Tribology Letters

, Volume 30, Issue 2, pp 141–150 | Cite as

On Material Removal Regimes for the Shaping of Glass Edges: Force Analysis, Surface Topography and Damage Mechanisms

  • I. DemirciEmail author
  • S. Mezghani
  • M. El Mansori
Original Paper


Glass shaping, which corresponds to the removal of the edges of a specimen, is the last finishing operation in glass manufacturing. This process has several functions on the final shaped glass including removing sharp edges, improving mechanical resistance, decreasing surface damage and giving it an aesthetical aspect. This article addresses the effects of working parameters, including grinding forces and consumed power, on surface edge finishing and damage mechanism induced during glass grinding. Microscopic observations and multi-scale analysis have also been conducted to investigate the surface edge characteristics. Experimental results show three damage regimes. The first (regime I) is a partial ductile regime with cutting action accompanied by chip formation. The second (regime II) is a crushing (or fragmentation) regime. The last (regime III) is also a partial ductile regime but by ploughing action with displaced material. The shaped surface obtained in the regime II has a better roughness than that obtained in regime I and III. However, regimes I and III include streaks and form defects which are not present in regime II. Similar to metallic materials, the evolution of force components show a linear relationship between normal and tangential forces. This implicates a constant average contact pressure and friction coefficient (μ) between the flat grains and the workpiece.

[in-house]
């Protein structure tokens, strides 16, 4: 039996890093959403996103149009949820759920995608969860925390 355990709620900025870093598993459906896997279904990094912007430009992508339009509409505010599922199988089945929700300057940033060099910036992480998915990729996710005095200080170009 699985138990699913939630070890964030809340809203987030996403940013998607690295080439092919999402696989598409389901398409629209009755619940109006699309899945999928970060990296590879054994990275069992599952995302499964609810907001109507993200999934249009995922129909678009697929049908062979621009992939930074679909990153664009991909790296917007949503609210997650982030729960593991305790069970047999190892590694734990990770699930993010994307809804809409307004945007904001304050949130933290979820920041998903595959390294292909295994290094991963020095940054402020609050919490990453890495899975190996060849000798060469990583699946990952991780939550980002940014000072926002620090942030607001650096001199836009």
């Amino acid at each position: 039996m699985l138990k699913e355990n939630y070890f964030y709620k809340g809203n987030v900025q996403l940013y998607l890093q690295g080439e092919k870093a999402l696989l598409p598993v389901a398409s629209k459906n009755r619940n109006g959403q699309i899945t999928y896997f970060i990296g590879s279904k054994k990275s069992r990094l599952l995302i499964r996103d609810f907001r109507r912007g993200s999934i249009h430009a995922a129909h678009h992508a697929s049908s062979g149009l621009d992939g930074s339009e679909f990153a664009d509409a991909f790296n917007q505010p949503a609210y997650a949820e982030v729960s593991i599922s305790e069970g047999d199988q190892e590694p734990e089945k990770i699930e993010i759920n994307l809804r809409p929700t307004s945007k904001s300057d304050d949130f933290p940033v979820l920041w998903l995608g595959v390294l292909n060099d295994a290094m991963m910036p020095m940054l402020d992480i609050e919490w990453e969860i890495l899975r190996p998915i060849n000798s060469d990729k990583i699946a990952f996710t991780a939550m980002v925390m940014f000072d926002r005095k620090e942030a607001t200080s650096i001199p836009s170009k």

Grinding Wear mechanism Abrasive wear Glass Surface roughness 



The authors gratefully acknowledge the technical support of Saint-Gobain Glass Company.


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Copyright information

© Springer Science+Business Media, LLC 2008

Authors and Affiliations

  1. 1.LMPF (EA 4106) – ENSAMChalons-en-ChampagneFrance

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